JPMorgan Chase and the Aspen Institute Program of Philanthropy and Social Innovation teamed up recently to study the necessary steps for a stronger nonprofit sector.
Naomi Camper, managing director and head of the Office of Nonprofit Engagement at JPMorgan Chase & Co, and Jane Wales, vice president of Philanthropy and Society and executive director of the Program on Philanthropy and Social Innovation at the Aspen Institute, offer their insight below.
Helping families to build assets and move up the economic ladder. Expanding access to quality affordable housing. Connecting workers to training opportunities and jobs. Protecting the environment.
Nonprofit organizations are working on important issues in cities and towns across the country. They play a critical role in building stronger communities and more inclusive local economies. And yet nonprofits often struggle to find financial resources, consulting, technical assistance and other methods of support so they can sustain high-performing organizations for long-term impact.
JPMorgan Chase and the Aspen Institutes Program on Philanthropy and Social Innovation have teamed up to identify ways we can work together toward a stronger, more sustainable nonprofit sector. A new Action Brief summarizes key findings from a March 2016 roundtable in Washington, DC, hosted by JPMorgan Chase and the Aspen Institute. At that event, Kathleen Enright from Grantmakers for Effective Organizations provided an overview of the challenges facing the nonprofit sector, and 29 national and local capacity building organizations shared their ideas about how the business community can make a difference.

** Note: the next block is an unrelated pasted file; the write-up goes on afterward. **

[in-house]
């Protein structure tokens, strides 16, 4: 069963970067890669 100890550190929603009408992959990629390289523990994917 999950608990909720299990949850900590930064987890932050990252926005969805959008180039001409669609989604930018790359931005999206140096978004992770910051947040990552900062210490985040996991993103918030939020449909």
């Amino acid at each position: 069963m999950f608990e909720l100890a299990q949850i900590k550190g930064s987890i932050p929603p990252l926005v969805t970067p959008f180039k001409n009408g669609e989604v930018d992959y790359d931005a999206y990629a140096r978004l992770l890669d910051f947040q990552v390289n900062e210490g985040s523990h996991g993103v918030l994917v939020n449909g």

From Challenges to Solutions
Let’s start with the challenges facing the sector. A 2015 survey commissioned by JPMorgan Chase and conducted by The Bridgespan Group set out to identify key areas where nonprofits believe they need more support. Fundraising and communications/marketing topped the list. Organizations were also asked to assess their performance across a range of operational areas. Organizations reported facing challenges in a number of areas, but highlighted volunteer strategy, executive succession planning, technology, and HR management.
So what are potential solutions? First, businesses and foundations should consider looking beyond program funding to invest in organizational infrastructure and capacity building. For some corporate funders, combining organizational support with skills-based volunteerism can be a strategic and efficient approach that leverages the company’s core capabilities and engages their employees. At the same time, the nonprofit – if it is properly positioned – can derive significant value, both financial and otherwise.
Many funders will continue to focus on program support, and that’s fine too. But funders should consider supplementing that investment with nonprofit capacity building elements, which can include everything from consulting support and technical assistance to leadership coaching and board service.
Our Action Brief identifies several considerations for businesses as they think about how to make their capacity-building investments count. These include:
- Align your investments with broader corporate values and priorities
- Reach out to nonprofits to find out what they truly need to increase their effectiveness
- Be careful not to impose your solutions on nonprofits
- Don’t just support the “usual suspects”; invest in smaller, culturally diverse, community-based organizations working in underserved communities
- Seek opportunities to work collaboratively with other funders, government and nonprofit leaders to strengthen the nonprofit sector
Many thanks to the participants in our March roundtable for helping us shine a spotlight on these ideas and issues. In November, we will continue the conversation at a larger convening, and we hope to keep the dialogue going in 2017. We hope you will join us. Together, we can build a more impactful nonprofit sector and stronger communities across the nation.